South West North East
-L NT Pass 6NT_ ALl Pass

Opening lead — jack of diamonds.
One of the indispensable adjuncts
of good dummy play is the ability to
count out a hand. In many deals, as
the play proceeds, a stage is reached
when the distribution of each oppo-
nent’s hand can be established with
absolute certainty. This advantage
often makes the difference between
the success or failure of the contract.
The knack of counting out a hand
is one that can be easily acquired.
The recipe consists of two simple
ingredients: the ability to couni to 13,

The Cards Speak for Themselves

and the will to do so.

Take this case’ where South
became declarer at six notrump as
shown. He won the opening diamond
lead and tried the club finesse, losing
to the king. East returned a diamond,
and declarer then cashed all his
hearts, diamonds and clubs, leaving
him with four spades in each hand.
He had to win them all to make the
contract.

When South next led a low spade
to dummy’s king, West played the
eight and East the deuce. Declarer
now proceeded on the basis that the
eight was either a singleton or would
be followed by the jack, but when he
cashed the queen of spades and East
showed out, the slam went down the
drain.

West’s falsecard was a fine piece
of work, but it should not have suc-
ceeded. If South had kept track of the
play more carefully, he would have
known after the ninth trick that. East
started with six hearts (West had
shown out on the second round of
that suit), three diamonds and three
clubs, and therefore at most one
spade. ;

West’s clever play of the eight of
spades then could not have deceived
declarer, and the slam would have
come rolling home.

Tomorrow: Bidding quiz.
©2008 King Features Syndicate Inc.



PAGE 8C, MONDAY, NOVEMBER 10, 2008

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INGEST IEID EG28B38VH_JA3J6N INGEST_TIME 2012-02-03T18:16:56Z PACKAGE UF00084249_01167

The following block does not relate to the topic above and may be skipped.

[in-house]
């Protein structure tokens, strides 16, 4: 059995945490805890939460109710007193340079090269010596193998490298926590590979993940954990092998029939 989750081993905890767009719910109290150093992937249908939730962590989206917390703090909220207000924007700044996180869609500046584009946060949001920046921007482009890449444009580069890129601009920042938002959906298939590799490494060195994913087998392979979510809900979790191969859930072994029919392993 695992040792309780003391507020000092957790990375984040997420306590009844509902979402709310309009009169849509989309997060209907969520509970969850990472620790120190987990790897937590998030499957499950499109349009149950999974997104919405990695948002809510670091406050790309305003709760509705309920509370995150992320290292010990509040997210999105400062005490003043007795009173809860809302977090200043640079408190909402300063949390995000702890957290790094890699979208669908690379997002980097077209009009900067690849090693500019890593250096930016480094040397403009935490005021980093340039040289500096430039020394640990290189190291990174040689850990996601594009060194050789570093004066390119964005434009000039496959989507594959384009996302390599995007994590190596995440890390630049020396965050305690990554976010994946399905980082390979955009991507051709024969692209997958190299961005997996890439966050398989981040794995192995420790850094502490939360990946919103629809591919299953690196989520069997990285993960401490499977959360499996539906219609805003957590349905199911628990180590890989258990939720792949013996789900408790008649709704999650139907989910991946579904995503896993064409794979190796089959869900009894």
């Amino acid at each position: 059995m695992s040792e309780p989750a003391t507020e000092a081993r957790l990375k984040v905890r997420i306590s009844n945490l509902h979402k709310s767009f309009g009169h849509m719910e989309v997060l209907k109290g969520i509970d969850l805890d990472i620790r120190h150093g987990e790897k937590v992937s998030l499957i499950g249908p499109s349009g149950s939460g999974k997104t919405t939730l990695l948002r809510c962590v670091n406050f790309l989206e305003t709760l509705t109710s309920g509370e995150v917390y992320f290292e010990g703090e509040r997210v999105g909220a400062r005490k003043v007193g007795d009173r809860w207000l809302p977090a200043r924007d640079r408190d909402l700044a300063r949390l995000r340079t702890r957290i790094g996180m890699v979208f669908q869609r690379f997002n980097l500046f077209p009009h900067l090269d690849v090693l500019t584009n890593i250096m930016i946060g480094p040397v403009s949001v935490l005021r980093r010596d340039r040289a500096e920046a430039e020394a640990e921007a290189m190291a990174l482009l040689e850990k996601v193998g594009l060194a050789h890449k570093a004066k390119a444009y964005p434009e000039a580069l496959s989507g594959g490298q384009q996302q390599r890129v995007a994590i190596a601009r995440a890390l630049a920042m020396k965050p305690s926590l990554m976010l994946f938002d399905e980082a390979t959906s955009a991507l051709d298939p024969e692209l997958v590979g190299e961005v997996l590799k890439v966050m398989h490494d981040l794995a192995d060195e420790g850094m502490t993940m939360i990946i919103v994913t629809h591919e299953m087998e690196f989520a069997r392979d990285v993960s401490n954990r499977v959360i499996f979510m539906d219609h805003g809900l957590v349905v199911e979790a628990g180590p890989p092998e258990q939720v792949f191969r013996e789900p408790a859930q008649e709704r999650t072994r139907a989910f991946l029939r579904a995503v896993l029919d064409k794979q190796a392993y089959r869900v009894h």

AGREEMENT_INFO ACCOUNT UF PROJECT UFDC
FILES








#m lovin’ it |

82F |
70F |

WINDY, SHOWER
OR ESTORM

. The Tribune



| €USA TODAY

BAHAMAS EDITION

a i



2S AWAKE UP!
Sausage & Ego



~ Volume: 104 No.293

HER Ey

MSc ne

NCTM EBS
PIU ETL PSL TLL

SEE INSIGHT SECTION

MONDAY, NOVEMBER 10, 2008



- Legal action is file

against blll Un inte

Comptroller of Customs and
Treasury Department seeking
millions of dollars from firm
owned by former PLP candidate

a By TANEKA THOMPSON
Tribune Staff Reporter
tthompson@tribunemedia.net

AN APPLICATION for sum-

mary judgment has been filed for
Global United to answer four sep-

arate civil suits, filed by the Comp-

troller. of Customs and the Trea-
sury Department, in which they
seek to collect millions of dollars in
outstanding fees and taxes.

A writ of summons. was also
filed on November 6 against Glob-
al United, which is owned by for-
mer PLP election candidate Jack-
son Ritchie.

- Attorney General Michael Bar-
nett told The Tribune that the
application for summary judgment
would hve been filed between
Wednesday and Friday last week.
' An application for summary
judgment asks the court to give
an immediate judgment, based on

the defence having no real -

prospect of success and that there
is no other reason why the case
or issue should be dealt with at
trial.

In the first writ, filed August 27,
the Treasury said it was seeking
to retrieve funds Global United
collected from Carnival Cruise
Lines, Royal Caribbean Cruise
Lines and cargo vessels calling on
ports of Nassau, Arawak Cay and
Freeport.

The writ claims that Global

United was “at all times obligated _

to ‘smsabately pay” the funds col-

lected from the ships to the Trea-.

sury. The writ also claims ‘that

' between October, 2006 and Janu-

ary, 2008 Global United wrote bad

cheques to the Public Treasury _

totalling $2,603,965.30.
“By letter dated January 15,
2008, the defendant through its

president and director. admitted

that it tendered the said cheques,
which were dishonoured and
promised to pay the monies that
were due and owing to the plain-
tiff,” the writ said.

The letter is part of an affidavit
filed by the plaintiff in support of
its claims.

Despite the defendant’s promis- .
es to pay the amount of the dis-’

honoured cheques, the writ says,
Global United had failed to repay
the funds. In addition to the above
amount, the Treasurer is also suing
Global United for interest on the
money at a “rate the court deems
just” and court costs. -

The second writ, filed by the
Treasurer, says Global United is
being sued on behalf of the Port
Controller. The writ claims Glob-
‘al United collected dues from its
clients for tug services provided
by the Port Controller.

Between September, 2004.and
January, 2008 the defendant had
received $613,376.61 for these ser-
vices, the court document further

SEE page 12